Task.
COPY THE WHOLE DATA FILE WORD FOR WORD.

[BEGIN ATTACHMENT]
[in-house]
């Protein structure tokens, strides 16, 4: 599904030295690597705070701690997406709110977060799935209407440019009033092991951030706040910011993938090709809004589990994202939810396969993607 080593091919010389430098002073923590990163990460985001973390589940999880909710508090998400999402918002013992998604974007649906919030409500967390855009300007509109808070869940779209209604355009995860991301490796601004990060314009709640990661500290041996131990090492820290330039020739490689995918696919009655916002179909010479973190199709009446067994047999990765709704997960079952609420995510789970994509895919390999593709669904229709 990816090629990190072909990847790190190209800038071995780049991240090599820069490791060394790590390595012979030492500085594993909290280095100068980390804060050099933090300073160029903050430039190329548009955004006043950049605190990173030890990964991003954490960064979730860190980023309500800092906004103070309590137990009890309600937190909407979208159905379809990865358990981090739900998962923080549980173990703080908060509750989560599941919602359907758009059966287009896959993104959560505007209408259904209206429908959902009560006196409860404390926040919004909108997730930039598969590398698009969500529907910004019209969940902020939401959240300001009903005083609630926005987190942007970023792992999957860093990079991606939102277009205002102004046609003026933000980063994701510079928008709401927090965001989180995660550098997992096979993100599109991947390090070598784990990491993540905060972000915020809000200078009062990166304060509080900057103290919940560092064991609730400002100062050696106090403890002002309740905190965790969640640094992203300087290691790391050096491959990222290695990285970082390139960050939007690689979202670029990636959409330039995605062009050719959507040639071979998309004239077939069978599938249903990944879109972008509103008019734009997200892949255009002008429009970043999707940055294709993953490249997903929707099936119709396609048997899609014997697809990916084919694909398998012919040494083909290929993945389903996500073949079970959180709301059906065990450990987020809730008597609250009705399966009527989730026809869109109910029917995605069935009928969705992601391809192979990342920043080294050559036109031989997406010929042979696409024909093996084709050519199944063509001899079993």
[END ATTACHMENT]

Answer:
[in-house]
């Protein structure tokens, strides 16, 4: 599904030295690597705070701690997406709110977060799935209407440019009033092991951030706040910011993938090709809004589990994202939810396969993607 080593091919010389430098002073923590990163990460985001973390589940999880909710508090998400999402918002013992998604974007649906919030409500967390855009300007509109808070869940779209209604355009995860991301490796601004990060314009709640990661500290041996131990090492820290330039020739490689995918696919009655916002179909010479973190199709009446067994047999990765709704997960079952609420995510789970994509895919390999593709669904229709 990816090629990190072909990847790190190209800038071995780049991240090599820069490791060394790590390595012979030492500085594993909290280095100068980390804060050099933090300073160029903050430039190329548009955004006043950049605190990173030890990964991003954490960064979730860190980023309500800092906004103070309590137990009890309600937190909407979208159905379809990865358990981090739900998962923080549980173990703080908060509750989560599941919602359907758009059966287009896959993104959560505007209408259904209206429908959902009560006196409860404390926040919004909108997730930039598969590398698009969500529907910004019209969940902020939401959240300001009903005083609630926005987190942007970023792992999957860093990079991606939102277009205002102004046609003026933000980063994701510079928008709401927090965001989180995660550098997992096979993100599109991947390090070598784990990491993540905060972000915020809000200078009062990166304060509080900057103290919940560092064991609730400002100062050696106090403890002002309740905190965790969640640094992203300087290691790391050096491959990222290695990285970082390139960050939007690689979202670029990636959409330039995605062009050719959507040639071979998309004239077939069978599938249903990944879109972008509103008019734009997200892949255009002008429009970043999707940055294709993953490249997903929707099936119709396609048997899609014997697809990916084919694909398998012919040494083909290929993945389903996500073949079970959180709301059906065990450990987020809730008597609250009705399966009527989730026809869109109910029917995605069935009928969705992601391809192979990342920043080294050559036109031989997406010929042979696409024909093996084709050519199944063509001899079993």